dr Diandra: Explaining Ross Chastain’s move to Martinsville – NASCAR on NBC Sports | CarTailz

Ross Chastain gave an excellent physics lesson in Martinsville. He managed to overtake five cars in the last half lap of the race.

Turning requires turning power

Imagine swinging a tennis ball attached to a string over your head. The ball moves in a circle due to the string.

This string provides a force that spins the ball. This turning force always points towards the center of rotation. Physicists call it “centripetal force” but I think “torque” is more meaningful.

Spinning on a race track uses exactly the same physical principle – just without a string.

And these 3,675-pound cars require a lot more torque than a tennis ball.

The force required to turn is proportional to the mass that is turning, times the speed, times the speed, all divided by the turning radius.

Physics tells us:

  • Faster turns require more torque.
  • Tighter turns (like Martinsville) require more torque.
  • Heavier cars need more torque.

Let’s find out how much power you usually need in Martinsville. Pole speed was 96.078 mph, but each car’s speed varied during a lap.

  • During practice, the cars reached 114-119 mph on the straights.
  • Drivers cornered at 75-85 mph depending on driver and tire age.
  • Most drivers slowed to around 60 mph before accelerating again to exit the corner.

Let’s say a driver takes Martinsville’s 202 foot radius turns and averages 80 miles per hour. That requires 7,775 pounds of torque.

The four tires have to apply all these almost four tons of torque.

Sir Isaac Newton discovered that force equals mass times acceleration. Chastain is 5’9”. I estimate his weight to be around 160 pounds. That makes the combined weight of the car and driver 3,675 pounds.

Dividing the force by the mass, the acceleration of a car spinning at 80 mph in Martinsville is typically about 2.1 Gs, where G is the acceleration due to gravity.

Your head, which weighs about 10 pounds, would feel like it weighed 20 pounds when subjected to 2G acceleration.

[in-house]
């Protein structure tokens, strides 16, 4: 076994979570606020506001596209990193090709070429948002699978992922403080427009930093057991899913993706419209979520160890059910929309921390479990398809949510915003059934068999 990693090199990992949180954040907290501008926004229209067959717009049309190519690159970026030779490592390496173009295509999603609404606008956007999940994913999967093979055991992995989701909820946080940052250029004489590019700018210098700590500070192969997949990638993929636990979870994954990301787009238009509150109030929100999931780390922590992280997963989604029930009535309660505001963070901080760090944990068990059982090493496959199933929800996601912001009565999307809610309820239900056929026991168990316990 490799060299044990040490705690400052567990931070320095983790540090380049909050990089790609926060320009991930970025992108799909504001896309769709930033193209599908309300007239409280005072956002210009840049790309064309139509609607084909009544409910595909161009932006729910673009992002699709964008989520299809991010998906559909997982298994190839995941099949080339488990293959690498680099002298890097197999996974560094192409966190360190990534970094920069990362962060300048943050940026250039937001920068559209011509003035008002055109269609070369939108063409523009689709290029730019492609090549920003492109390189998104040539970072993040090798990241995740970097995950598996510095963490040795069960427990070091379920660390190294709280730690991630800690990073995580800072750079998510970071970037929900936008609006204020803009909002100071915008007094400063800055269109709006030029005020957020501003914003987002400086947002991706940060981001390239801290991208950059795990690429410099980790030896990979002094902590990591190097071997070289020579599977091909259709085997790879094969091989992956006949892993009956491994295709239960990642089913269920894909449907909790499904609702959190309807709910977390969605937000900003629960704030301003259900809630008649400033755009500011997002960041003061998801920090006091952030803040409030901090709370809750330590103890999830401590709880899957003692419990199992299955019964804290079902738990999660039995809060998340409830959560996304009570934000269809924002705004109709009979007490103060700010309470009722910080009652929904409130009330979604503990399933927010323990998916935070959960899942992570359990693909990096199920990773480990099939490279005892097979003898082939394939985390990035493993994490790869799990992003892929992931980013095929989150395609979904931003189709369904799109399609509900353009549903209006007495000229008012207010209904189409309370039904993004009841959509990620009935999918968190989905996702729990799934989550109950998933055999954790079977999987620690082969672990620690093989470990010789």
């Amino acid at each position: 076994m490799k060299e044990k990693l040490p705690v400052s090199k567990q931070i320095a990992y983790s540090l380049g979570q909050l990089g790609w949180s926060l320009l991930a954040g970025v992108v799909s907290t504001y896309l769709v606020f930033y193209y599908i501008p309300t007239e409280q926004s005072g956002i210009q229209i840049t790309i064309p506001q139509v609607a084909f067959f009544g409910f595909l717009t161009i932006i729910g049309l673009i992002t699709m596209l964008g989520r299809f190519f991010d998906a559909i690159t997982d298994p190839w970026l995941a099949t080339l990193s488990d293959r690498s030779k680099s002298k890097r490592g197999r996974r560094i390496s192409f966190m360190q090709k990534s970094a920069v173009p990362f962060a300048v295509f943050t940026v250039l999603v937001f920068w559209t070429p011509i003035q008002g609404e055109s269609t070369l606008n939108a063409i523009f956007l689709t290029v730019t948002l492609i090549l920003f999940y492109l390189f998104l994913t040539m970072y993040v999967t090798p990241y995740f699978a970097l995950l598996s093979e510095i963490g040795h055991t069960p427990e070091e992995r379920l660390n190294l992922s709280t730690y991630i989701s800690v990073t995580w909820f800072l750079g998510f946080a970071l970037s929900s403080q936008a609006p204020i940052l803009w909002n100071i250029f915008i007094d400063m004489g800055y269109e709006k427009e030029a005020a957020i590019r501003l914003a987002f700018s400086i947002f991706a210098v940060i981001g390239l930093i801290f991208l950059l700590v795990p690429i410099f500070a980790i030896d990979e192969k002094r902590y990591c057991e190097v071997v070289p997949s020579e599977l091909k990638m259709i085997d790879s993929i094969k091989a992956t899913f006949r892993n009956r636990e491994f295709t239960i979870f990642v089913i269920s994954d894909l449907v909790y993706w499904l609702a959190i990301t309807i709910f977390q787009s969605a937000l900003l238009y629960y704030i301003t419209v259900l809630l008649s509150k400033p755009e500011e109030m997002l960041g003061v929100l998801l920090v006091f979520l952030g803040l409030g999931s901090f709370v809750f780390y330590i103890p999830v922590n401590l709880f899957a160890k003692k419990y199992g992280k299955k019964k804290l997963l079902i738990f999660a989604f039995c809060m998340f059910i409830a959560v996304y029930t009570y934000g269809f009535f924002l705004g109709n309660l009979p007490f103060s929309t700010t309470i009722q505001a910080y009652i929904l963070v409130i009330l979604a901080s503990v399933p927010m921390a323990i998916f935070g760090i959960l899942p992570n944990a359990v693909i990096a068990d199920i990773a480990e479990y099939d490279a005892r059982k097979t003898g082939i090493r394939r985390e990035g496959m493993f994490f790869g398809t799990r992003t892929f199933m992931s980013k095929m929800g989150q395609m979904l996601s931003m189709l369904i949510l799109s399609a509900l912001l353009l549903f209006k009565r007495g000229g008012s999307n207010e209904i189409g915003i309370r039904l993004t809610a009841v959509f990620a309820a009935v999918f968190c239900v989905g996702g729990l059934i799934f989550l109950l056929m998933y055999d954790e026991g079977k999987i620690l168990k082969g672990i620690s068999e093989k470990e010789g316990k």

Compare that to astronauts on the space shuttle, who experienced about 3Gs on launch.

Rotatable model by Ross Chastain

On the final lap, Chastain had to overtake two cars. But none of the cars he had to pass were close enough to get to them.

Chastain made it into Turn 3. Rather than relying solely on the tires for turning power, Chastain used the wall to help him turn. This gave it enough torque to spin much faster.

Chastain’s lap time on Lap 499 was 20.758 seconds. His lap time on lap 500 was 18.845 seconds. As my colleague Dustin Long noted, that’s the fastest lap ever by a stock car at Martinsville Speedway.

Chastain rode normally for the first half of the lap. It would take about half the time of lap 499: 10.379 seconds.

He completed the last half of the lap in 8.466 seconds. He had to walk Average 180 km/h from the midpoint of the back straight to the start/finish line.

He didn’t run 112 miles an hour the whole distance. Let’s say he entered the corner at 122 mph, which would be 37-47 mph faster than anyone else. We’re talking 18,079 pounds of torque and nearly 5G acceleration.

Isn’t 5G dangerous?

A human can tolerate 5Gs for a short time. A 10 pound head would feel like 50 pounds under 5G acceleration. But that’s not the primary problem.

The human body is optimized for the 1 G acceleration of the Earth’s mass. When your body accelerates faster, it has to work harder to keep the blood circulating. Without adequate blood flow, the organs don’t get enough oxygen.

A warning sign of excessive G is loss of peripheral vision and the ability to see colors. When the brain senses a lack of oxygen, it shuts down the least important functions first.

But if the high acceleration continues, the person accelerating will eventually pass out. Fighter pilots wear pressure suits to ensure their circulation remains normal.

We owe much of what we know about how the human body tolerates high accelerations to Air Force Colonel John Stapp. Experimenting on himself in the 1950s, he survived 25G for just over a second and a peak force of 46.2G.

Unfortunately, his experiments permanently damaged his eyesight. However, he lived another 45 years and died in 1999 at the age of 89.

Not only did Ross Chastain make the Championship Four, he gave a great answer to any student who asks their math and science teacher: When am I ever going to use this?

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